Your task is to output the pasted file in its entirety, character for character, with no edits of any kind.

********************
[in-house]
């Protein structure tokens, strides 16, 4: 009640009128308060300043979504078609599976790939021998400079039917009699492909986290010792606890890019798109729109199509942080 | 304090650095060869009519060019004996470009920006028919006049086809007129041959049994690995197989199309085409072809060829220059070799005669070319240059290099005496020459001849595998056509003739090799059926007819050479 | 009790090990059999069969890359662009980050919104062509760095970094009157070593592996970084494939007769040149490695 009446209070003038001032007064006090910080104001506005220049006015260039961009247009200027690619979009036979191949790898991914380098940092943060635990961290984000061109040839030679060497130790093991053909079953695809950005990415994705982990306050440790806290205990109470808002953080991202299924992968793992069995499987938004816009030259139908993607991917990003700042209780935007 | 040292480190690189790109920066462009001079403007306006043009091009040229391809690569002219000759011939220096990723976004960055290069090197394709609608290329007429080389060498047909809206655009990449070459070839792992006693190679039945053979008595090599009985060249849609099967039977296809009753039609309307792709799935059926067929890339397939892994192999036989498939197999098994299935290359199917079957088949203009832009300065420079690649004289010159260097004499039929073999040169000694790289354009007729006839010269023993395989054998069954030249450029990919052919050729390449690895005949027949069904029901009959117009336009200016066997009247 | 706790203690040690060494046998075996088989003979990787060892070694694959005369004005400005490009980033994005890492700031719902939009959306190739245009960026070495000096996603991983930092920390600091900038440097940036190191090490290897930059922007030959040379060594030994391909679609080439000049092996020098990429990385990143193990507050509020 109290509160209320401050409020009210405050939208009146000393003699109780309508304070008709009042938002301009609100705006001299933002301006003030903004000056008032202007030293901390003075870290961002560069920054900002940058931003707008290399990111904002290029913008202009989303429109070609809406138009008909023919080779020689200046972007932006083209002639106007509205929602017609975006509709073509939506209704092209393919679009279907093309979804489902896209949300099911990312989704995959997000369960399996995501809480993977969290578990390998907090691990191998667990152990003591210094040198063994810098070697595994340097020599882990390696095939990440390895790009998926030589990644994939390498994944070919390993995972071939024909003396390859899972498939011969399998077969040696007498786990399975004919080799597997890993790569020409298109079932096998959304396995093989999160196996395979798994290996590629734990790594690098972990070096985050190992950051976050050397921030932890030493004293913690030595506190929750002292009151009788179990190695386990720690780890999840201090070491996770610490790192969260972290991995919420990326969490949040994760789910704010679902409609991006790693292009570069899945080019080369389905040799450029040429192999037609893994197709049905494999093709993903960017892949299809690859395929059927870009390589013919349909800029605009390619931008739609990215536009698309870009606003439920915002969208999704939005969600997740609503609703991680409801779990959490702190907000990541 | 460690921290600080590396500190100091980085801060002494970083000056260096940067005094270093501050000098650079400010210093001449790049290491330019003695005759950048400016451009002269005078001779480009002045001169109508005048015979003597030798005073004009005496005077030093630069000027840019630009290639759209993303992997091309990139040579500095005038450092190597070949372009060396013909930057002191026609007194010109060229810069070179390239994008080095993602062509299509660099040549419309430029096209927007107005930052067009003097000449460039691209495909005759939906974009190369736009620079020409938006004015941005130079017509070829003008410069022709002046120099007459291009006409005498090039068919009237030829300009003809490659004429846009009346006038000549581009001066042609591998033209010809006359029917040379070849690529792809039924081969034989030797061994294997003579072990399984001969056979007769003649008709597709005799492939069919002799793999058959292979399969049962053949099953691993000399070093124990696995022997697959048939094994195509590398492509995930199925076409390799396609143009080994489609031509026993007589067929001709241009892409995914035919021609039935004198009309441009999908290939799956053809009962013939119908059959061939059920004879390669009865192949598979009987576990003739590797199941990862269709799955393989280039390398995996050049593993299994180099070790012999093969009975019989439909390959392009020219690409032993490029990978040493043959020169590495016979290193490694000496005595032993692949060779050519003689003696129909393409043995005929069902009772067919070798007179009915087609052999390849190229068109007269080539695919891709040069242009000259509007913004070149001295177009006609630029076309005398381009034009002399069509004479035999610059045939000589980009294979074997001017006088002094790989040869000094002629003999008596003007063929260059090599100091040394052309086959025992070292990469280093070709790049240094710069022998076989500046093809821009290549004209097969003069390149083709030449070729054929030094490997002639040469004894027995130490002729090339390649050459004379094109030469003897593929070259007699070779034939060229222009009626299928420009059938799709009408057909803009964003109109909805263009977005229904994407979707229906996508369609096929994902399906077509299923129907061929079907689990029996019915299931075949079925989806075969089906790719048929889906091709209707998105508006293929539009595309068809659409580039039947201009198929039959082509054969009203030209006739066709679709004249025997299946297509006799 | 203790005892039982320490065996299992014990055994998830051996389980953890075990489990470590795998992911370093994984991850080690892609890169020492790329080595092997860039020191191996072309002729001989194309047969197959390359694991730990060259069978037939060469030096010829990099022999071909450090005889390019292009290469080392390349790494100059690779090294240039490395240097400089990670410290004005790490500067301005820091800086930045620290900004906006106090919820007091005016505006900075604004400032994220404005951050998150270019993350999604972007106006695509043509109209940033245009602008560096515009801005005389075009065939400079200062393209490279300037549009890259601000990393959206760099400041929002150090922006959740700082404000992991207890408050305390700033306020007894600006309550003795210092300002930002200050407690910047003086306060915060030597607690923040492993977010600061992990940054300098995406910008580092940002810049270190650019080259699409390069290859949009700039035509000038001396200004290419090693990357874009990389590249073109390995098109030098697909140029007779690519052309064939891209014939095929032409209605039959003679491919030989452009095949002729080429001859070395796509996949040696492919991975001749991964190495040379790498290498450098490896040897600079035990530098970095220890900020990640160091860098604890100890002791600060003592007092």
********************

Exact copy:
[in-house]
């Protein structure tokens, strides 16, 4: 009640009128308060300043979504078609599976790939021998400079039917009699492909986290010792606890890019798109729109199509942080 | 304090650095060869009519060019004996470009920006028919006049086809007129041959049994690995197989199309085409072809060829220059070799005669070319240059290099005496020459001849595998056509003739090799059926007819050479 | 009790090990059999069969890359662009980050919104062509760095970094009157070593592996970084494939007769040149490695 009446209070003038001032007064006090910080104001506005220049006015260039961009247009200027690619979009036979191949790898991914380098940092943060635990961290984000061109040839030679060497130790093991053909079953695809950005990415994705982990306050440790806290205990109470808002953080991202299924992968793992069995499987938004816009030259139908993607991917990003700042209780935007 | 040292480190690189790109920066462009001079403007306006043009091009040229391809690569002219000759011939220096990723976004960055290069090197394709609608290329007429080389060498047909809206655009990449070459070839792992006693190679039945053979008595090599009985060249849609099967039977296809009753039609309307792709799935059926067929890339397939892994192999036989498939197999098994299935290359199917079957088949203009832009300065420079690649004289010159260097004499039929073999040169000694790289354009007729006839010269023993395989054998069954030249450029990919052919050729390449690895005949027949069904029901009959117009336009200016066997009247 | 706790203690040690060494046998075996088989003979990787060892070694694959005369004005400005490009980033994005890492700031719902939009959306190739245009960026070495000096996603991983930092920390600091900038440097940036190191090490290897930059922007030959040379060594030994391909679609080439000049092996020098990429990385990143193990507050509020 109290509160209320401050409020009210405050939208009146000393003699109780309508304070008709009042938002301009609100705006001299933002301006003030903004000056008032202007030293901390003075870290961002560069920054900002940058931003707008290399990111904002290029913008202009989303429109070609809406138009008909023919080779020689200046972007932006083209002639106007509205929602017609975006509709073509939506209704092209393919679009279907093309979804489902896209949300099911990312989704995959997000369960399996995501809480993977969290578990390998907090691990191998667990152990003591210094040198063994810098070697595994340097020599882990390696095939990440390895790009998926030589990644994939390498994944070919390993995972071939024909003396390859899972498939011969399998077969040696007498786990399975004919080799597997890993790569020409298109079932096998959304396995093989999160196996395979798994290996590629734990790594690098972990070096985050190992950051976050050397921030932890030493004293913690030595506190929750002292009151009788179990190695386990720690780890999840201090070491996770610490790192969260972290991995919420990326969490949040994760789910704010679902409609991006790693292009570069899945080019080369389905040799450029040429192999037609893994197709049905494999093709993903960017892949299809690859395929059927870009390589013919349909800029605009390619931008739609990215536009698309870009606003439920915002969208999704939005969600997740609503609703991680409801779990959490702190907000990541 | 460690921290600080590396500190100091980085801060002494970083000056260096940067005094270093501050000098650079400010210093001449790049290491330019003695005759950048400016451009002269005078001779480009002045001169109508005048015979003597030798005073004009005496005077030093630069000027840019630009290639759209993303992997091309990139040579500095005038450092190597070949372009060396013909930057002191026609007194010109060229810069070179390239994008080095993602062509299509660099040549419309430029096209927007107005930052067009003097000449460039691209495909005759939906974009190369736009620079020409938006004015941005130079017509070829003008410069022709002046120099007459291009006409005498090039068919009237030829300009003809490659004429846009009346006038000549581009001066042609591998033209010809006359029917040379070849690529792809039924081969034989030797061994294997003579072990399984001969056979007769003649008709597709005799492939069919002799793999058959292979399969049962053949099953691993000399070093124990696995022997697959048939094994195509590398492509995930199925076409390799396609143009080994489609031509026993007589067929001709241009892409995914035919021609039935004198009309441009999908290939799956053809009962013939119908059959061939059920004879390669009865192949598979009987576990003739590797199941990862269709799955393989280039390398995996050049593993299994180099070790012999093969009975019989439909390959392009020219690409032993490029990978040493043959020169590495016979290193490694000496005595032993692949060779050519003689003696129909393409043995005929069902009772067919070798007179009915087609052999390849190229068109007269080539695919891709040069242009000259509007913004070149001295177009006609630029076309005398381009034009002399069509004479035999610059045939000589980009294979074997001017006088002094790989040869000094002629003999008596003007063929260059090599100091040394052309086959025992070292990469280093070709790049240094710069022998076989500046093809821009290549004209097969003069390149083709030449070729054929030094490997002639040469004894027995130490002729090339390649050459004379094109030469003897593929070259007699070779034939060229222009009626299928420009059938799709009408057909803009964003109109909805263009977005229904994407979707229906996508369609096929994902399906077509299923129907061929079907689990029996019915299931075949079925989806075969089906790719048929889906091709209707998105508006293929539009595309068809659409580039039947201009198929039959082509054969009203030209006739066709679709004249025997299946297509006799 | 203790005892039982320490065996299992014990055994998830051996389980953890075990489990470590795998992911370093994984991850080690892609890169020492790329080595092997860039020191191996072309002729001989194309047969197959390359694991730990060259069978037939060469030096010829990099022999071909450090005889390019292009290469080392390349790494100059690779090294240039490395240097400089990670410290004005790490500067301005820091800086930045620290900004906006106090919820007091005016505006900075604004400032994220404005951050998150270019993350999604972007106006695509043509109209940033245009602008560096515009801005005389075009065939400079200062393209490279300037549009890259601000990393959206760099400041929002150090922006959740700082404000992991207890408050305390700033306020007894600006309550003795210092300002930002200050407690910047003086306060915060030597607690923040492993977010600061992990940054300098995406910008580092940002810049270190650019080259699409390069290859949009700039035509000038001396200004290419090693990357874009990389590249073109390995098109030098697909140029007779690519052309064939891209014939095929032409209605039959003679491919030989452009095949002729080429001859070395796509996949040696492919991975001749991964190495040379790498290498450098490896040897600079035990530098970095220890900020990640160091860098604890100890002791600060003592007092």